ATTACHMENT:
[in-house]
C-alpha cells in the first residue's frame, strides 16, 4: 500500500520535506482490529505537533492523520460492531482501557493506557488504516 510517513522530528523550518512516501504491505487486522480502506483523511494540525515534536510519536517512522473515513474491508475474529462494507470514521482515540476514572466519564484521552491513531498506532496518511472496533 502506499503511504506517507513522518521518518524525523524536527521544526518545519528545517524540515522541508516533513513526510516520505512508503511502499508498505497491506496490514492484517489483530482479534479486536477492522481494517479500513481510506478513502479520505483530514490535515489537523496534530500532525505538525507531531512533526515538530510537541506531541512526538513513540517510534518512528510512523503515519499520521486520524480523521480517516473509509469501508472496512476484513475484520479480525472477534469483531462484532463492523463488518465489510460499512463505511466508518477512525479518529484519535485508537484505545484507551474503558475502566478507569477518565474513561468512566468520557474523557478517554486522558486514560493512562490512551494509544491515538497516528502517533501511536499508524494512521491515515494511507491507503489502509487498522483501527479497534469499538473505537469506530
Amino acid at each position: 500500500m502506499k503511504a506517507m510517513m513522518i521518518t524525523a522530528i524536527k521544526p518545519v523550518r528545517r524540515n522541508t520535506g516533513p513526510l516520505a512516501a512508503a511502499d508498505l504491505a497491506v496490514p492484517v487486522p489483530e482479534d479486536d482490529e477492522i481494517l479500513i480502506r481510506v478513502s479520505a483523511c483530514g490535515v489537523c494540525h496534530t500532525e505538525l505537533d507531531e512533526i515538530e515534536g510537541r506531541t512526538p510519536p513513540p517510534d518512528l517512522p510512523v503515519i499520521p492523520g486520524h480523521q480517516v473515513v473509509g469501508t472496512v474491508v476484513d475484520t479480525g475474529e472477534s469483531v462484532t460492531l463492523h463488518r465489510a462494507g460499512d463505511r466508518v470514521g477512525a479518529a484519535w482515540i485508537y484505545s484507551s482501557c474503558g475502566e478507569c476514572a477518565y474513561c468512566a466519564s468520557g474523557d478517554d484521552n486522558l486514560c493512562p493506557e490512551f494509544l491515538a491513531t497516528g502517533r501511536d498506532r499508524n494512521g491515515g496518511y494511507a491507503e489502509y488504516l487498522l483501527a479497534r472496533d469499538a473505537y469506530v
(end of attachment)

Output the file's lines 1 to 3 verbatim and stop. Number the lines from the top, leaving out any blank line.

[in-house]
C-alpha cells in the first residue's frame, strides 16, 4: 500500500520535506482490529505537533492523520460492531482501557493506557488504516 510517513522530528523550518512516501504491505487486522480502506483523511494540525515534536510519536517512522473515513474491508475474529462494507470514521482515540476514572466519564484521552491513531498506532496518511472496533 502506499503511504506517507513522518521518518524525523524536527521544526518545519528545517524540515522541508516533513513526510516520505512508503511502499508498505497491506496490514492484517489483530482479534479486536477492522481494517479500513481510506478513502479520505483530514490535515489537523496534530500532525505538525507531531512533526515538530510537541506531541512526538513513540517510534518512528510512523503515519499520521486520524480523521480517516473509509469501508472496512476484513475484520479480525472477534469483531462484532463492523463488518465489510460499512463505511466508518477512525479518529484519535485508537484505545484507551474503558475502566478507569477518565474513561468512566468520557474523557478517554486522558486514560493512562490512551494509544491515538497516528502517533501511536499508524494512521491515515494511507491507503489502509487498522483501527479497534469499538473505537469506530
Amino acid at each position: 500500500m502506499k503511504a506517507m510517513m513522518i521518518t524525523a522530528i524536527k521544526p518545519v523550518r528545517r524540515n522541508t520535506g516533513p513526510l516520505a512516501a512508503a511502499d508498505l504491505a497491506v496490514p492484517v487486522p489483530e482479534d479486536d482490529e477492522i481494517l479500513i480502506r481510506v478513502s479520505a483523511c483530514g490535515v489537523c494540525h496534530t500532525e505538525l505537533d507531531e512533526i515538530e515534536g510537541r506531541t512526538p510519536p513513540p517510534d518512528l517512522p510512523v503515519i499520521p492523520g486520524h480523521q480517516v473515513v473509509g469501508t472496512v474491508v476484513d475484520t479480525g475474529e472477534s469483531v462484532t460492531l463492523h463488518r465489510a462494507g460499512d463505511r466508518v470514521g477512525a479518529a484519535w482515540i485508537y484505545s484507551s482501557c474503558g475502566e478507569c476514572a477518565y474513561c468512566a466519564s468520557g474523557d478517554d484521552n486522558l486514560c493512562p493506557e490512551f494509544l491515538a491513531t497516528g502517533r501511536d498506532r499508524n494512521g491515515g496518511y494511507a491507503e489502509y488504516l487498522l483501527a479497534r472496533d469499538a473505537y469506530v